Eressea finished channelling her fireball, and directed it through the gap.
There was a muffled thud, and the purple glow in the Devourer's eyes was momentarily replaced with red. Then it faded.
"The swell of souls will not be abated!" howled the Devourer. "You only...delay the...inevitable..."
The Devourer dropped to the ground, sagging and helpless. What little unlife remained in its eyes faded after a few moments.
Runok walked forwards, and tapped the skull curiously.
"Well...that was unexpectedly easy."
Apr 14th 2010 6:56PM I once read on Elitist Jerks that Watcher Hodir was Greatfather Winter.
When Hodir assists you in Ulduar, he says "May the veil of winter protect you, Champions."
Guess what the Christmas hat is called?
Apr 5th 2010 3:48PM Eadric pursued Jaina Proudmoore, as she in turn chased Arthas, son of Terenas Menethil, ex-Prince of Lordaeron. He was the traitor to all of humanity and its allies, now, and had become something else entirely: The Lich King. The girl called to the one she once called all of her secret, special names, but he had no interest in it.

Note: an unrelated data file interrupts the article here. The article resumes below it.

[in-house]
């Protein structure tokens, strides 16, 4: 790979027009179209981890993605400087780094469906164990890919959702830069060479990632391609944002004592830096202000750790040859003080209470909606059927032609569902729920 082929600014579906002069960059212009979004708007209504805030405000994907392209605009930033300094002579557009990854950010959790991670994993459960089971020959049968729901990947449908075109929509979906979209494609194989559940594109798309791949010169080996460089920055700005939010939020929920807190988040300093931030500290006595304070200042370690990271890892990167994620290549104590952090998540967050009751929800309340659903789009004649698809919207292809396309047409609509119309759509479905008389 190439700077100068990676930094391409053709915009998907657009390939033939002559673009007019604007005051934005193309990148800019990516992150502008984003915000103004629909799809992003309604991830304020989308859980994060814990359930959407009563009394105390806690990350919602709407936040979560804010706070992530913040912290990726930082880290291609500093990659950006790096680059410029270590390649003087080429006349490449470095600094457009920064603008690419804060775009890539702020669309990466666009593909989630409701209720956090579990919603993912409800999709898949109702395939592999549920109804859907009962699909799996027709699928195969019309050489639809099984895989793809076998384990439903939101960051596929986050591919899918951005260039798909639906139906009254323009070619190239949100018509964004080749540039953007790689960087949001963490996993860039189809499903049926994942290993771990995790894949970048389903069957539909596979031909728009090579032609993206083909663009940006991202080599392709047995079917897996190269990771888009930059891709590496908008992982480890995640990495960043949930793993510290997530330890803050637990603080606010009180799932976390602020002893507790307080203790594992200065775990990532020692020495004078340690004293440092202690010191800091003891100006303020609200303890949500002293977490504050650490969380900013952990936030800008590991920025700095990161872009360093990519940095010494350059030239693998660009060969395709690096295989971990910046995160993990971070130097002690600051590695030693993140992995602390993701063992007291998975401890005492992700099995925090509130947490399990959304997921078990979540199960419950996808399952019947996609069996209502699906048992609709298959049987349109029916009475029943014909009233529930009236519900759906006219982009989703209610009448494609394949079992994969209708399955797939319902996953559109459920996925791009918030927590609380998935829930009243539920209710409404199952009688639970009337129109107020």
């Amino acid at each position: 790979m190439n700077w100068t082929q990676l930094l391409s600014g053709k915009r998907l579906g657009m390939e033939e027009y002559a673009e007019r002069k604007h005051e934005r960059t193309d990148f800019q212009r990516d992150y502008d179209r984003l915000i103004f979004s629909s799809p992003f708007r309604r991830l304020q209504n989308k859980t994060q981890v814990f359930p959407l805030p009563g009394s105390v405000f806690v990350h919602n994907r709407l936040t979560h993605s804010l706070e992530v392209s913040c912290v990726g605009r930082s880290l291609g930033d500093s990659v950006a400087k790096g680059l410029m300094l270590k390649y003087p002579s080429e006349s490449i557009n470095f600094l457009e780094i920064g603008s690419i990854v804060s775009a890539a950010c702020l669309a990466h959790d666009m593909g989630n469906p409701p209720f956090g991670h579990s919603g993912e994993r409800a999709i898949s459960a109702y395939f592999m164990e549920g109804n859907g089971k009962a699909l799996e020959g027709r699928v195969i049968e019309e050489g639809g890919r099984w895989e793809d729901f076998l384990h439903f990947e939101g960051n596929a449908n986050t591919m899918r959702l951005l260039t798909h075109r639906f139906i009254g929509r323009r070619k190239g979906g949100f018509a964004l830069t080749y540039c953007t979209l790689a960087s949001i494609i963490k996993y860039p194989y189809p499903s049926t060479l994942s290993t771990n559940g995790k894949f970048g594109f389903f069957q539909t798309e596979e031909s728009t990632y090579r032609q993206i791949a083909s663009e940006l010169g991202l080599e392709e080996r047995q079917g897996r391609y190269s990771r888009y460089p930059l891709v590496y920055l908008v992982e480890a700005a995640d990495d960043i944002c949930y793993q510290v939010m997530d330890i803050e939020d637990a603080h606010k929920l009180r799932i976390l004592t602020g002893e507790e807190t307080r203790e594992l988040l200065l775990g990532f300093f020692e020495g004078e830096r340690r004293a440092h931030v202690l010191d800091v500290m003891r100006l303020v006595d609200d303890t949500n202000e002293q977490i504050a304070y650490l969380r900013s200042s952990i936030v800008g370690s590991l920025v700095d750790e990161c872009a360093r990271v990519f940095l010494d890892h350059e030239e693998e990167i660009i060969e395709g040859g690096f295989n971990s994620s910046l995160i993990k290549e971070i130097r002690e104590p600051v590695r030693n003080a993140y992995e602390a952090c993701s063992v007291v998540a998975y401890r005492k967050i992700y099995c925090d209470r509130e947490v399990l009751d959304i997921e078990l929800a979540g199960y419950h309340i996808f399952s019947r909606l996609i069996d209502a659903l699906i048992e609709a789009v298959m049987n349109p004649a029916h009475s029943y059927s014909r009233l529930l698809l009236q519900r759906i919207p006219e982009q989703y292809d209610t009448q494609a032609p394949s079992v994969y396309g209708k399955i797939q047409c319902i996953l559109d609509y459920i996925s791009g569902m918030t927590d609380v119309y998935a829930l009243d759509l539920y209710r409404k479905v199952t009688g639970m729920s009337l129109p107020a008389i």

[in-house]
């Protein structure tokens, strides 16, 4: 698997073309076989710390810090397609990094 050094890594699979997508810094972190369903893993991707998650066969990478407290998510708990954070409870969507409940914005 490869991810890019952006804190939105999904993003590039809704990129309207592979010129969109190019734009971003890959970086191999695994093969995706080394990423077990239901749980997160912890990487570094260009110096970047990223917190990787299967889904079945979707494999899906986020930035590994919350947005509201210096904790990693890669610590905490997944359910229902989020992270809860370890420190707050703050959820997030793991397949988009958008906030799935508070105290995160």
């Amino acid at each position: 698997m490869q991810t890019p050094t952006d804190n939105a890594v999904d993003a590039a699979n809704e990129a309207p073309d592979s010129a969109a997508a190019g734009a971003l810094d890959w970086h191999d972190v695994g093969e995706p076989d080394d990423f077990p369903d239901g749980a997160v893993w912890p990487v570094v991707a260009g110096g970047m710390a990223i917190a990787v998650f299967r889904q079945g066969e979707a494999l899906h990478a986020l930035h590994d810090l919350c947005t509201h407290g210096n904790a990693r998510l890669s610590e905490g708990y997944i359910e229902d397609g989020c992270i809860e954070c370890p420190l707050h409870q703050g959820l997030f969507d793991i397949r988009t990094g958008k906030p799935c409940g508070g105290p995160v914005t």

Around him, Eadric could see the mighty fluted buttresses that kept this decrepit hall from collapsing. They were made of saronite, and had been twisted and warped by some cruel architect. Lining the walls and floor, the skulls of the many thousands that had been slain to the Scourge half decorated and half supported the mighty bulwarks around them.
It sickened him. Not since that horrific place of genocide, the cruel path of ‘glory’, had he seen such willful desecration of the dead. So many lives had been lost – and for what? To become no more than furniture? Even animals bodies were treated with better respect, every scrap of bone and flesh were useful. Here, these bones were less effective than stone and more difficult to maintain. They were here to send a message to any who came here. Many people thought Arthas just didn’t care about the living any more. Eadric knew better. It wasn’t that Arthas didn’t care. He delighted in causing suffering. This willful disrespect was his way of showing that he had beaten the fear of death, and openly mocked it.
Eadric sighed deeply. The many empty eye-sockets in the floor and walls stared demandingly at him. Some pleaded for freedom. Some demanded justice. Some – the smaller, children’s skulls – the simple look of the helpless that he had come to know so well.
This was why he had joined the Argent Dawn. He had learned full well that the difference one man could make in this world was very small. No matter what spirit one contained, even the light of the strongest could be snuffed out by another. Before him and behind him was proof of that: Arthas, striding confidently up stairs ahead, oblivious to his pursuers. And back from where they had come; the memory of Uther, still standing strong, his spirit trapped in Frostmourne.